And the truth is… she was… because Emma mirrors me. Remember awhile back how I said she stares at me when I don’t want her to stare at me. She looks confused, sad and blank at times (maybe even a little angry). Emma can’t read words BUT Emma can read her mother. She knows when I am stressed, confused, bewildered, sad, scared and the list goes on. She may not be able to describe what is going on in words but she knows exactly how I am feeling. AND THEN she takes that feeling on and it becomes hers…

When I look at her face I see myself. I see how I am acting and what mood I am portraying. It is sometimes enlightening and it is sometimes a bit eerie .

But most importantly it is a huge responsibility.

We all have our emotions and sometimes I want to keep them private. But I can’t because she reads me and she exposes them whether I want them exposed or not. It is a gift and sometimes a curse. There are times I want to hide, feel what I need to feel and move on. But I am reminded that whatever I am feeling is affecting her and others.

I think of Emma as my barometer. She lets me know when I am off and she lets me know when I am on. The look on her face, the smile or the stress says it all.

I have noticed this about Emma for a very long time. I have wanted to post about it but in order to want to post about it I want to like what I am seeing because I am in essence seeing me.

It also feels like such a huge responsibility. It makes me aware of how I am affecting others around me, my children (big and little), my blessed treasures. It makes me realize how much I need GOD and how I am completely dependent on HIM. I am a servant and in my own right I am useless but if HE works through me, together we can love and care for the children. It truly puts me on my knees.

Emma is a gift. And even though it took me awhile to understand the gift that was given to me it is my responsibility to embrace it. To be thankful for the insight that she provides.

Emma asks very little of me. She asks that I unconditionally love her, care for her and she sure would like it if my only emotion was constant happiness- because if I am constantly happy than she is too! I guess that is not realistic but at least now I know when I am going astray… because my dear daughter lets me know.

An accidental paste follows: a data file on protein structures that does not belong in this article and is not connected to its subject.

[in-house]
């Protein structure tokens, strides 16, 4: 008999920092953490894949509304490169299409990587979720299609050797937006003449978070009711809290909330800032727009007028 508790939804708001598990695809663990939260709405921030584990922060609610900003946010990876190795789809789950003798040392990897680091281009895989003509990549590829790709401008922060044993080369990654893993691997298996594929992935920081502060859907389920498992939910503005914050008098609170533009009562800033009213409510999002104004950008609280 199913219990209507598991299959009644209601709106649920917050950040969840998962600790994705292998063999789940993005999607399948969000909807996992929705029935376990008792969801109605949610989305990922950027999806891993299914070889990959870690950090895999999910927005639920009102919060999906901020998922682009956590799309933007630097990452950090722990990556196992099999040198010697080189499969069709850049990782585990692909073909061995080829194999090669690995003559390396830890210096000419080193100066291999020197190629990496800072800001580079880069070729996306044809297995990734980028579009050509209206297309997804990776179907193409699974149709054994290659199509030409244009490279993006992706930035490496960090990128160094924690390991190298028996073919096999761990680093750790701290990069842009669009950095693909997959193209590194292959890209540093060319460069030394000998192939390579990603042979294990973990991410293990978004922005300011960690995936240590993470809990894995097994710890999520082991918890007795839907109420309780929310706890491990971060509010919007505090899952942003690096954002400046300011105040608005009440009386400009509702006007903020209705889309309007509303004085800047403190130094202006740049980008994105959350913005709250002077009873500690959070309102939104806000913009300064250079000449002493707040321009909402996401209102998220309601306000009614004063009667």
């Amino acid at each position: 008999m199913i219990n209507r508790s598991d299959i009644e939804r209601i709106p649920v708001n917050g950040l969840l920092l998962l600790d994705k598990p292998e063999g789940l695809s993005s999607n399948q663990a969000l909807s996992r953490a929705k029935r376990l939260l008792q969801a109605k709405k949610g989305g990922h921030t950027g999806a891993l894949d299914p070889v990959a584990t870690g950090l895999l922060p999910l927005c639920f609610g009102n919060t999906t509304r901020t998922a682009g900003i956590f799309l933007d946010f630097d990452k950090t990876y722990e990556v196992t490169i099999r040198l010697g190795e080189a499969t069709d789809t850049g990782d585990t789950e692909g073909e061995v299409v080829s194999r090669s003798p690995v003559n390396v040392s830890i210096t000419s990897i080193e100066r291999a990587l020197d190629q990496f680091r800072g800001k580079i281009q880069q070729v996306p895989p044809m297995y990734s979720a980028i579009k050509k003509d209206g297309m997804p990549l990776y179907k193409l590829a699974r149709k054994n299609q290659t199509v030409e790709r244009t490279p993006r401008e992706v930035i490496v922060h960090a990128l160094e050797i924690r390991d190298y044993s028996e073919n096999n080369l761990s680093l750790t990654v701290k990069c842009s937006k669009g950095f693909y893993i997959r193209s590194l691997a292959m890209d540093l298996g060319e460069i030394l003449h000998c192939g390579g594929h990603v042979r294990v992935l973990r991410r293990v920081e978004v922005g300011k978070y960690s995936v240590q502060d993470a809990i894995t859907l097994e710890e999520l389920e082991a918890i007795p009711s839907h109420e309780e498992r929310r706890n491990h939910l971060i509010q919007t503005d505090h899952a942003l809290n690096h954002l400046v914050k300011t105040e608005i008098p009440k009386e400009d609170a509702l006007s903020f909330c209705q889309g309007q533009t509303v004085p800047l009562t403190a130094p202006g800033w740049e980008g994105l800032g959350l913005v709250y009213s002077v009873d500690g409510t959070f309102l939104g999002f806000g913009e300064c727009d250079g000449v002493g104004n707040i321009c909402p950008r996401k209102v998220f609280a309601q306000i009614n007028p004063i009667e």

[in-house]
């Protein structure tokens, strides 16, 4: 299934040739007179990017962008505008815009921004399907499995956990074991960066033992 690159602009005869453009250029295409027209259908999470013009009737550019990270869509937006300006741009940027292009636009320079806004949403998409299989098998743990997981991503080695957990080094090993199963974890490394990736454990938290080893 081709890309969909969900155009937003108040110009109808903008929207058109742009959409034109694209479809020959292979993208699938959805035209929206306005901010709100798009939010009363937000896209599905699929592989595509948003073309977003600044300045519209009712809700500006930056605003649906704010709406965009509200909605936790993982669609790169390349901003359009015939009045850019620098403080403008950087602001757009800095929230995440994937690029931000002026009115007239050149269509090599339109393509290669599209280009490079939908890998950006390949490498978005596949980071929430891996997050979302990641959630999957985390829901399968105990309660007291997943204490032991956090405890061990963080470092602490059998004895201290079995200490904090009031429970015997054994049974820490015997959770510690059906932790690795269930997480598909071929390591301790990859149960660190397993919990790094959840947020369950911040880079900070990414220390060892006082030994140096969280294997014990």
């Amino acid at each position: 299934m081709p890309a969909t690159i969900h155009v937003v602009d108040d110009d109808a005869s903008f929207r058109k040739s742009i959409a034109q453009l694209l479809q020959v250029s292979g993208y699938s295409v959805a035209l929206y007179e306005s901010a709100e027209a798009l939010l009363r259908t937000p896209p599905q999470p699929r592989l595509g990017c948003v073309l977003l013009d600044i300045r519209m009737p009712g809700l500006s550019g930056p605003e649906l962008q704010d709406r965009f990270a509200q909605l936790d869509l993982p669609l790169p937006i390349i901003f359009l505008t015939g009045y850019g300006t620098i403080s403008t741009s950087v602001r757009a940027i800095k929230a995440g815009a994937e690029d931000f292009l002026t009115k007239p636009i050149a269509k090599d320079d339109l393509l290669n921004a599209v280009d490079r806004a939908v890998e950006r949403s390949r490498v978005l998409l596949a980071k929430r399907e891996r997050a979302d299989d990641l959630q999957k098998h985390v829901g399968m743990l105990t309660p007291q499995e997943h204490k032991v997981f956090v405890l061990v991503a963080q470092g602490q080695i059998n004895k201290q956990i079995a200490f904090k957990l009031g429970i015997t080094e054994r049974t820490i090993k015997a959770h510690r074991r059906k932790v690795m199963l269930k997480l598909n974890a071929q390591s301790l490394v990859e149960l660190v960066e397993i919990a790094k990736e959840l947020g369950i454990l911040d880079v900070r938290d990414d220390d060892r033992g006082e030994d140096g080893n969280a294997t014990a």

I can see it in her face… as she can see it in my face.

I didn’t ask God for this “gift” but God gives us what we need not what we want.

One Giant Leap Forward

It’s been three years and one month since I stood in the Civil Affairs building in Zhengzhou and took the sweetest boy into my arms. It was the end of 13 long months of waiting, and the love I felt for my son during all those agonizing months was nothing compared to the explosion that took place in my heart the moment I finally held him.

Like all adoptive parents, my husband and I completed the required parent training to adopt from China. We learned many valuable lessons during those hours and they prepared us for some of the challenges that we might face once our son was home. But learning about those challenges is nothing like seeing them firsthand. From the first time I fed my son, he acted like he had never seen food before. And as a baby with a cleft lip and palate that was responsible for holding his own bottle and feeding himself while the orphanage nannies took care of the younger, less independent babies I know that he had probably never experienced having enough food.

Through the years, we’ve had to overcome many “orphanage behaviors” but the hardest one for my son to let go of was his struggle with food issues. It’s something that was a gradual process. First letting him have all the food he wanted, whenever he wanted. Making sure that all the food was in place at the table before he sat down to a meal to avoid a meltdown. Telling restaurant staff that his order must be the first one brought out. Warning preschool teachers and church volunteers that if someone else is eating and he doesn’t have food, it could cause a problem. Then less, and less, of those moments. Small little battles that became very large victories through the years as he became more and more secure in the knowledge that his tummy would never know the pangs of hunger again. But always, he is the last family member at the table…eating all of his food and sometimes even a second helping. There has never been anything about him that indicated even the slightest bit that he is a “picky” eater.

But this past week, that changed. Cold weather and a flu epidemic sweeping through our home prompted me to make a batch of homemade chicken and noodle soup. Like always, the bowls were in place when the kids were called to the table. And after we blessed the food, my sweet Caden pushed away his entire bowl of soup and said, “I don’t like this.” He had eaten it before without complaint, but this time something was different. This time he knew he could reject it and still not go hungry. It took three years for him to reject a meal. Three years to develop that deep level of trust that his tummy is safe with us. Long after the angry outbursts were conquered and anxious attachment became healthy attachment, it was the one thing that continued to break this mama’s heart over and over again. My baby worried that I wasn’t going to feed him.